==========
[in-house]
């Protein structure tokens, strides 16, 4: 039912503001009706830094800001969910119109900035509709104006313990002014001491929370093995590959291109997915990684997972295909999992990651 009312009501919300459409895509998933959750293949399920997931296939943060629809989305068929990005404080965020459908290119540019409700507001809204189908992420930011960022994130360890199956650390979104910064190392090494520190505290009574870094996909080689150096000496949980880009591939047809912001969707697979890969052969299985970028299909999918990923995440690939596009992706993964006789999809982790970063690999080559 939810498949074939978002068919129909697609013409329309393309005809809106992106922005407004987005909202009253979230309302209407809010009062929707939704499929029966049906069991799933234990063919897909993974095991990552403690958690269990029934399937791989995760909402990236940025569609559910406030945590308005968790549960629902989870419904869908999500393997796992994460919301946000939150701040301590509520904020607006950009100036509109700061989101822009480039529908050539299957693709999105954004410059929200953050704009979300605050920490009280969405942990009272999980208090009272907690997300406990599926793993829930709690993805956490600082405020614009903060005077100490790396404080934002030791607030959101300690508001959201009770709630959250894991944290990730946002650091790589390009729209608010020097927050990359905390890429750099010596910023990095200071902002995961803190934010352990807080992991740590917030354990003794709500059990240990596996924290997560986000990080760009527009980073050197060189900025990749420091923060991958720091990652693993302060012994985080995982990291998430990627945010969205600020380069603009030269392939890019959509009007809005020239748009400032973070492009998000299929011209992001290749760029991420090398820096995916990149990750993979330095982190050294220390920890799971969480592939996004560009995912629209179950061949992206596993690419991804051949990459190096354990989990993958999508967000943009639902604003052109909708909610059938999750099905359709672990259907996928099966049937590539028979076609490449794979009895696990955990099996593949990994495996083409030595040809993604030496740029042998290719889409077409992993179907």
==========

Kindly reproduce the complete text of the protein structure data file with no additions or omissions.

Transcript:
[in-house]
């Protein structure tokens, strides 16, 4: 039912503001009706830094800001969910119109900035509709104006313990002014001491929370093995590959291109997915990684997972295909999992990651 009312009501919300459409895509998933959750293949399920997931296939943060629809989305068929990005404080965020459908290119540019409700507001809204189908992420930011960022994130360890199956650390979104910064190392090494520190505290009574870094996909080689150096000496949980880009591939047809912001969707697979890969052969299985970028299909999918990923995440690939596009992706993964006789999809982790970063690999080559 939810498949074939978002068919129909697609013409329309393309005809809106992106922005407004987005909202009253979230309302209407809010009062929707939704499929029966049906069991799933234990063919897909993974095991990552403690958690269990029934399937791989995760909402990236940025569609559910406030945590308005968790549960629902989870419904869908999500393997796992994460919301946000939150701040301590509520904020607006950009100036509109700061989101822009480039529908050539299957693709999105954004410059929200953050704009979300605050920490009280969405942990009272999980208090009272907690997300406990599926793993829930709690993805956490600082405020614009903060005077100490790396404080934002030791607030959101300690508001959201009770709630959250894991944290990730946002650091790589390009729209608010020097927050990359905390890429750099010596910023990095200071902002995961803190934010352990807080992991740590917030354990003794709500059990240990596996924290997560986000990080760009527009980073050197060189900025990749420091923060991958720091990652693993302060012994985080995982990291998430990627945010969205600020380069603009030269392939890019959509009007809005020239748009400032973070492009998000299929011209992001290749760029991420090398820096995916990149990750993979330095982190050294220390920890799971969480592939996004560009995912629209179950061949992206596993690419991804051949990459190096354990989990993958999508967000943009639902604003052109909708909610059938999750099905359709672990259907996928099966049937590539028979076609490449794979009895696990955990099996593949990994495996083409030595040809993604030496740029042998290719889409077409992993179907």